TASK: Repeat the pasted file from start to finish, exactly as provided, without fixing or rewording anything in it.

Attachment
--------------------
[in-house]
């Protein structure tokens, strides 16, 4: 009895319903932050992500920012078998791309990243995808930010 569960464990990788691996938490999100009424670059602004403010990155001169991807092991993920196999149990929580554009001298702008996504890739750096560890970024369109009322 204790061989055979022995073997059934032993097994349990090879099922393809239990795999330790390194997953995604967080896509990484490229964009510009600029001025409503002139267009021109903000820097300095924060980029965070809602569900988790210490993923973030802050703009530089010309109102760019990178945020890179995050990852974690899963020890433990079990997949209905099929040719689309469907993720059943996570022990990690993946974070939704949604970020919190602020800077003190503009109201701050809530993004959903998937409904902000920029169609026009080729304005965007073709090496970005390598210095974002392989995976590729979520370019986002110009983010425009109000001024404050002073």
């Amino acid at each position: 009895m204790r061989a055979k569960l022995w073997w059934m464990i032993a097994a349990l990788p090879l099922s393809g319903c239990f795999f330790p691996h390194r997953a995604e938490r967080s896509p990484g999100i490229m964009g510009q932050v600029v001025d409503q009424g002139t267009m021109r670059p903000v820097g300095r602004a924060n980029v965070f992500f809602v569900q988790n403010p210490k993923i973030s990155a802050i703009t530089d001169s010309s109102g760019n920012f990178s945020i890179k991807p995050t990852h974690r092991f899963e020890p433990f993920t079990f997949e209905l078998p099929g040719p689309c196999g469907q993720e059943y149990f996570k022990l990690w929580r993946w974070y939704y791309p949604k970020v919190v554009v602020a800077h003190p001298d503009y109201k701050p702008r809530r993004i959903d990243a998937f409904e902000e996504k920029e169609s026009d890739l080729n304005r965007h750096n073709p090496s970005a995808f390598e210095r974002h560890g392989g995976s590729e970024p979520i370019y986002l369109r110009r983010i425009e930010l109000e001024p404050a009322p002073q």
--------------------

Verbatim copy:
[in-house]
């Protein structure tokens, strides 16, 4: 009895319903932050992500920012078998791309990243995808930010 569960464990990788691996938490999100009424670059602004403010990155001169991807092991993920196999149990929580554009001298702008996504890739750096560890970024369109009322 204790061989055979022995073997059934032993097994349990090879099922393809239990795999330790390194997953995604967080896509990484490229964009510009600029001025409503002139267009021109903000820097300095924060980029965070809602569900988790210490993923973030802050703009530089010309109102760019990178945020890179995050990852974690899963020890433990079990997949209905099929040719689309469907993720059943996570022990990690993946974070939704949604970020919190602020800077003190503009109201701050809530993004959903998937409904902000920029169609026009080729304005965007073709090496970005390598210095974002392989995976590729979520370019986002110009983010425009109000001024404050002073």
């Amino acid at each position: 009895m204790r061989a055979k569960l022995w073997w059934m464990i032993a097994a349990l990788p090879l099922s393809g319903c239990f795999f330790p691996h390194r997953a995604e938490r967080s896509p990484g999100i490229m964009g510009q932050v600029v001025d409503q009424g002139t267009m021109r670059p903000v820097g300095r602004a924060n980029v965070f992500f809602v569900q988790n403010p210490k993923i973030s990155a802050i703009t530089d001169s010309s109102g760019n920012f990178s945020i890179k991807p995050t990852h974690r092991f899963e020890p433990f993920t079990f997949e209905l078998p099929g040719p689309c196999g469907q993720e059943y149990f996570k022990l990690w929580r993946w974070y939704y791309p949604k970020v919190v554009v602020a800077h003190p001298d503009y109201k701050p702008r809530r993004i959903d990243a998937f409904e902000e996504k920029e169609s026009d890739l080729n304005r965007h750096n073709p090496s970005a995808f390598e210095r974002h560890g392989g995976s590729e970024p979520i370019y986002l369109r110009r983010i425009e930010l109000e001024p404050a009322p002073q």